Openness to a variety of emotions, novel experiences, and intimate connections invite new perspectives. With patience, and wonderful skepticism of preconceived notions, we begin to see more than originally was seen.
We may discover many discomforting realities as previous distortions slowly diminish. And then those views also give way to more insight as we continue to remain open.
Only through intentional awareness do we courageously face weaknesses and improve. Acknowledging personal selfishness, fears, and unrealistic expectations will initially heighten discomfort. But willful blindness compounds the weakness, inviting uniformed choices and accumulating consequences. Our refusal to see larger stories destroys relationships and diminishes our ability to pursue promising opportunities.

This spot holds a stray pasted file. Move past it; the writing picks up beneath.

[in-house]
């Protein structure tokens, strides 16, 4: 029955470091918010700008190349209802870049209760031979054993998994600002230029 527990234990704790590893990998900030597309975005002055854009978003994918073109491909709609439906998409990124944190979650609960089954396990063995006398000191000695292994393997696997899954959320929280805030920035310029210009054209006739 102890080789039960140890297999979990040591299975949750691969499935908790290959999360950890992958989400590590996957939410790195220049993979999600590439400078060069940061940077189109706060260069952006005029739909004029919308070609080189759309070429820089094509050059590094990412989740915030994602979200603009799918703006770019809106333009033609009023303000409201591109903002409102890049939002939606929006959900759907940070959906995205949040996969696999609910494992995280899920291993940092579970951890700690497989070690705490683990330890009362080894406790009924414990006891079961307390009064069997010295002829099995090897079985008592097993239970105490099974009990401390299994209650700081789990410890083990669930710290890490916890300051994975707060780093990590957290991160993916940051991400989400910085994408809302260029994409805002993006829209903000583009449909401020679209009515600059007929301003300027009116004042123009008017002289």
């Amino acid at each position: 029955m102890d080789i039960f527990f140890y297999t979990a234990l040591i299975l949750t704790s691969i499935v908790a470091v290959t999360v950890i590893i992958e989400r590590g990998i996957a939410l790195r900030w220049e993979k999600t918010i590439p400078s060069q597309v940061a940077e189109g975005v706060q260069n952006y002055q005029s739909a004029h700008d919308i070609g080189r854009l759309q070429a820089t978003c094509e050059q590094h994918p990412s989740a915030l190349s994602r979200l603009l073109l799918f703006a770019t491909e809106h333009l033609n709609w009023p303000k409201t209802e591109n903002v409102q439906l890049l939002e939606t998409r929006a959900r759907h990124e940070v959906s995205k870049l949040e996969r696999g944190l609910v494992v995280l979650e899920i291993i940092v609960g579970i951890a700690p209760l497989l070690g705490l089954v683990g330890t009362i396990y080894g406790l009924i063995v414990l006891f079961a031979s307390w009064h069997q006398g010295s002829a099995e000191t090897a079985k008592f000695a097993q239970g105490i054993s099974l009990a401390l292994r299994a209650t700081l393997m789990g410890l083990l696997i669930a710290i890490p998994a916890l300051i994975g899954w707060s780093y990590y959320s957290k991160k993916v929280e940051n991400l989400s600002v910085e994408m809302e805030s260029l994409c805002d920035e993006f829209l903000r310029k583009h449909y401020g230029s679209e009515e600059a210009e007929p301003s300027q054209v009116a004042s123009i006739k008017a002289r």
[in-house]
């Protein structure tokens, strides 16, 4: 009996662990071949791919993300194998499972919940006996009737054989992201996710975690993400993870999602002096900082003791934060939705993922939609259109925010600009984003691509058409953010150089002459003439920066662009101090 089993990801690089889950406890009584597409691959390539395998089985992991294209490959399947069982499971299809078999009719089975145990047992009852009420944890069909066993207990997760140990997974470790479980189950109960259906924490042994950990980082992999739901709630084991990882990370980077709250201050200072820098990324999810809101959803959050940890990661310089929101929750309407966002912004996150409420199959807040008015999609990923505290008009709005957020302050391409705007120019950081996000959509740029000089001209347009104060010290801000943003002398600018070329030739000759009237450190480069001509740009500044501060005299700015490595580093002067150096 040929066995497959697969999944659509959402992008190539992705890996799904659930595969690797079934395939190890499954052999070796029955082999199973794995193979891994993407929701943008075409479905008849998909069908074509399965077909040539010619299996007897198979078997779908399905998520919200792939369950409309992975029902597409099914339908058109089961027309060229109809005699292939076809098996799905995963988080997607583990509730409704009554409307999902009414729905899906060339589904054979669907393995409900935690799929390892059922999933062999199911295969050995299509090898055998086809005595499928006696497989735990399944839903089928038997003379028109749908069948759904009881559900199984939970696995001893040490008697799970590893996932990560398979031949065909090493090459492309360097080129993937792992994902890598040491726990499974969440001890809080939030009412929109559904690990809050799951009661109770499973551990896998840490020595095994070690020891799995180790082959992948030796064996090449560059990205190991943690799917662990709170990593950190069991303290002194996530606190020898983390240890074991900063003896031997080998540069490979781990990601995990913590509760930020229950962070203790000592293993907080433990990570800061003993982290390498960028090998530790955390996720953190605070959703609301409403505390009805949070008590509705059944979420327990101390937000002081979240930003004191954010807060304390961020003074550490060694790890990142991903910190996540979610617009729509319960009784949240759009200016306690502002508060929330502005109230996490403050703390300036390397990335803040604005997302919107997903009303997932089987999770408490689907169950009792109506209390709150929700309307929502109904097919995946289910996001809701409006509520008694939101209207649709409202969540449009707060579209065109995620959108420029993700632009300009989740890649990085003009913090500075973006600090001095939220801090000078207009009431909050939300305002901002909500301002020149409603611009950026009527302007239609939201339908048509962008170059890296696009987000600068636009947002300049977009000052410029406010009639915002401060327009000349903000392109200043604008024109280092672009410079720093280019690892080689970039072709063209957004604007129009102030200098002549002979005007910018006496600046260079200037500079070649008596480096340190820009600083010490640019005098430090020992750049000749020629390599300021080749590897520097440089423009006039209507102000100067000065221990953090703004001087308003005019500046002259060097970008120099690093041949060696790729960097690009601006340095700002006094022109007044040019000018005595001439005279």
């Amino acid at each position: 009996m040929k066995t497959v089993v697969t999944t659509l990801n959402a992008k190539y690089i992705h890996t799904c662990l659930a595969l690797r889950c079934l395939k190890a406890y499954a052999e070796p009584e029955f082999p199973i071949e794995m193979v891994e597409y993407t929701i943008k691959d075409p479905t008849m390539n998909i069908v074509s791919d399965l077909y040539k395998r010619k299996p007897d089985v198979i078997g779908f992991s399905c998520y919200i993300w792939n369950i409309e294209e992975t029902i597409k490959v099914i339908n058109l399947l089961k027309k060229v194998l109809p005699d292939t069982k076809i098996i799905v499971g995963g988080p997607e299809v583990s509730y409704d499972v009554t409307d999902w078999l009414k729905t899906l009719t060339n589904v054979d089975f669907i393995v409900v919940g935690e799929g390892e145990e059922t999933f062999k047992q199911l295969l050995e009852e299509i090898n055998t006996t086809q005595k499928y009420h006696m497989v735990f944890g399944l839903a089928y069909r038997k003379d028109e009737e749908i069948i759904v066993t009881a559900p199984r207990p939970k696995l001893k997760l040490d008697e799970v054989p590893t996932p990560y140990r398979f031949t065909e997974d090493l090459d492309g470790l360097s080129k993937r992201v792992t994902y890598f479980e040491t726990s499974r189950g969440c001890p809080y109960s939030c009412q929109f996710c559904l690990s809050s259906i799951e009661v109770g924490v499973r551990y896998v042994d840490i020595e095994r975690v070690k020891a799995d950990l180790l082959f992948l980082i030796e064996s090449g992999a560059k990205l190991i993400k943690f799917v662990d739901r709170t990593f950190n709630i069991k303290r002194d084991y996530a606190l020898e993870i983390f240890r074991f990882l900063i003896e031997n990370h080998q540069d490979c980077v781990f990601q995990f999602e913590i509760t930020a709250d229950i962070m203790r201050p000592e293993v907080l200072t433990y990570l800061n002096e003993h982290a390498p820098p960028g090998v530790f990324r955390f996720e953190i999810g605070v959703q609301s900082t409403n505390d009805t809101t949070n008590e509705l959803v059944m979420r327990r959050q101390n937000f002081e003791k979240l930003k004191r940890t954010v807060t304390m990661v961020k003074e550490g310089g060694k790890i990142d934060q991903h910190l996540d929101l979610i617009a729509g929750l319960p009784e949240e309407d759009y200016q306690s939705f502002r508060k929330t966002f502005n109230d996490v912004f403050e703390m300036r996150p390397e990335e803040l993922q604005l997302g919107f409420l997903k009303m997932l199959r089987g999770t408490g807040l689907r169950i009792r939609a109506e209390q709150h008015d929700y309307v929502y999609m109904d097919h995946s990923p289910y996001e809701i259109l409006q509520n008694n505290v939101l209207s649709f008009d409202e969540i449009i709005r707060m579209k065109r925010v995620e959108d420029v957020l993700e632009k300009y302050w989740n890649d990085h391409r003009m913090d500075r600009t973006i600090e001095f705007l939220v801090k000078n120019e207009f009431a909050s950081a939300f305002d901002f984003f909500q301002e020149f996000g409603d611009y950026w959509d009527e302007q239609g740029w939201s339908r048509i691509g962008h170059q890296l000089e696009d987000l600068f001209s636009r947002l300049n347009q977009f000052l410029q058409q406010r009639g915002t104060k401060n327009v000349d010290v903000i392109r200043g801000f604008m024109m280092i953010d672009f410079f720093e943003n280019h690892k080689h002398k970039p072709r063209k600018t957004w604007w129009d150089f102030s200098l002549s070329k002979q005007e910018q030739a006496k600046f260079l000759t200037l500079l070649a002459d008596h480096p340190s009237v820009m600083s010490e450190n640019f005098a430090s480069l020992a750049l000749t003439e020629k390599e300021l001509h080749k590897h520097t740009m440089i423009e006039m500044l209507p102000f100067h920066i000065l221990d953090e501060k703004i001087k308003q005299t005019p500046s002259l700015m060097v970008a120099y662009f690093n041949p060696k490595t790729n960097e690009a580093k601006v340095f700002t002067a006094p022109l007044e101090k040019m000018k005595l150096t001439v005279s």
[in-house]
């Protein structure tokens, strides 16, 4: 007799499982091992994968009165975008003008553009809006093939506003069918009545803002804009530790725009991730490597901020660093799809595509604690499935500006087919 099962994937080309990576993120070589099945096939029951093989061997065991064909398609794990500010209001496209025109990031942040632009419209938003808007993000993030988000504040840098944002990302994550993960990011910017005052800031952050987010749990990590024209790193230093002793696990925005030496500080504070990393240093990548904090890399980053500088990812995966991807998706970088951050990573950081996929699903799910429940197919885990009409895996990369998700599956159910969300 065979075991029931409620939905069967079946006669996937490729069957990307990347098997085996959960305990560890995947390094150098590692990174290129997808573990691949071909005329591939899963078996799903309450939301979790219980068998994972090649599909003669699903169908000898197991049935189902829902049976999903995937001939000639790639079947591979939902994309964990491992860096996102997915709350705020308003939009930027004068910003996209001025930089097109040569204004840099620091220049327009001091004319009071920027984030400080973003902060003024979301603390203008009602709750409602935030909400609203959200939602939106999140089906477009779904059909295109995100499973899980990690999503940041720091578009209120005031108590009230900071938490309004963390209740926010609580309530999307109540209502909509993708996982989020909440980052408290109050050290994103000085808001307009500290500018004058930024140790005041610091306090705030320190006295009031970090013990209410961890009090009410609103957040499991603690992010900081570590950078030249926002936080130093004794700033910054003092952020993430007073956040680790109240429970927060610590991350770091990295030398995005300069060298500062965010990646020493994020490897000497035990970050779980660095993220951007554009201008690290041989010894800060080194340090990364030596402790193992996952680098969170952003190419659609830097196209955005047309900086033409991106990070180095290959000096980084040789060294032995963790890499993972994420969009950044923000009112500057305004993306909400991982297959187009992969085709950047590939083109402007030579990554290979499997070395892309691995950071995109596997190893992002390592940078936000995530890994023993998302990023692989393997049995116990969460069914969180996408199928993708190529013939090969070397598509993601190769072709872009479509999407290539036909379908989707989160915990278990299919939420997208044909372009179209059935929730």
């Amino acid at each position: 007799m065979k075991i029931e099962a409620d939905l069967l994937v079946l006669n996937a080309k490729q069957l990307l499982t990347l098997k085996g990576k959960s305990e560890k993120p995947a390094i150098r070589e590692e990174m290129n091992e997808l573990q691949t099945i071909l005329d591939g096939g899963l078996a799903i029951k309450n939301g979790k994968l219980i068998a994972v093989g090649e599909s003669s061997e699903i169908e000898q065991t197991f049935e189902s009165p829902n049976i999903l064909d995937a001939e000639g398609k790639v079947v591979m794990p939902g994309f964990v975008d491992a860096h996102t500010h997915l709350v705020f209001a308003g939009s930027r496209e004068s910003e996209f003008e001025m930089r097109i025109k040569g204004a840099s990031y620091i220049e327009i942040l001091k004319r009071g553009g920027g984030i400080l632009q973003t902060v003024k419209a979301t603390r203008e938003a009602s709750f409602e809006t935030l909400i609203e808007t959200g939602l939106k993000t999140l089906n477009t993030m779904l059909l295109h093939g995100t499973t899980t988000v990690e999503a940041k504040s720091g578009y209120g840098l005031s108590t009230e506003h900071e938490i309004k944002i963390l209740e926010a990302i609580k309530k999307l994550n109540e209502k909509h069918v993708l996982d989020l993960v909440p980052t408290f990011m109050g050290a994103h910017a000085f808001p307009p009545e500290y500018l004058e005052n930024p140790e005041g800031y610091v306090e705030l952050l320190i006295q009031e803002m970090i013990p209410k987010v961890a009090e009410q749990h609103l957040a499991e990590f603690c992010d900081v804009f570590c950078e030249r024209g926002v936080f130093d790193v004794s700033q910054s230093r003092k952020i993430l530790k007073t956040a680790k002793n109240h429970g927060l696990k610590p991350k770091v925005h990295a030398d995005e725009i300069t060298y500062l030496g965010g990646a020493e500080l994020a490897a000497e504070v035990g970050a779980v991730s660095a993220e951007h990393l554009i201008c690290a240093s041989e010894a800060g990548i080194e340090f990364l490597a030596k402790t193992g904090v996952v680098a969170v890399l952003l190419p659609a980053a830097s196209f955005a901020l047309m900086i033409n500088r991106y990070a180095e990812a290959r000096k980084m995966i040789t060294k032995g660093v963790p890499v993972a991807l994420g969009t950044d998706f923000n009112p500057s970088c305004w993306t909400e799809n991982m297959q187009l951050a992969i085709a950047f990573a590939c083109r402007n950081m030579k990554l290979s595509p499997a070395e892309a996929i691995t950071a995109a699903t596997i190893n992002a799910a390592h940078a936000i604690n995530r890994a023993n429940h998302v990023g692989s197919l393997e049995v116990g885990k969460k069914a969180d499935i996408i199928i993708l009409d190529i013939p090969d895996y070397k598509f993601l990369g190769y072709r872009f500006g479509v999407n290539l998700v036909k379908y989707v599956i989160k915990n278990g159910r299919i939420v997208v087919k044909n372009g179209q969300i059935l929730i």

Our snapshot of reality will always be distorted. But with effort, new images take shape and our vision expands. We discover many elements we missed, and weaknesses to be addressed. Life will imperfectly continue forward but now with notable adjustments. The confining walls dissolve one small stone at a time, providing greater opportunities for connection, growth and happiness.
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Garro, D. (2020). The Cave. Do Better With Dan. Published 9-30-2020. Retrieved 2-18-2021
Hastie, R., Dawes, R. (2009). Rational Choice in an Uncertain World: The Psychology of Judgment and Decision Making. SAGE Publications, Inc; Second edition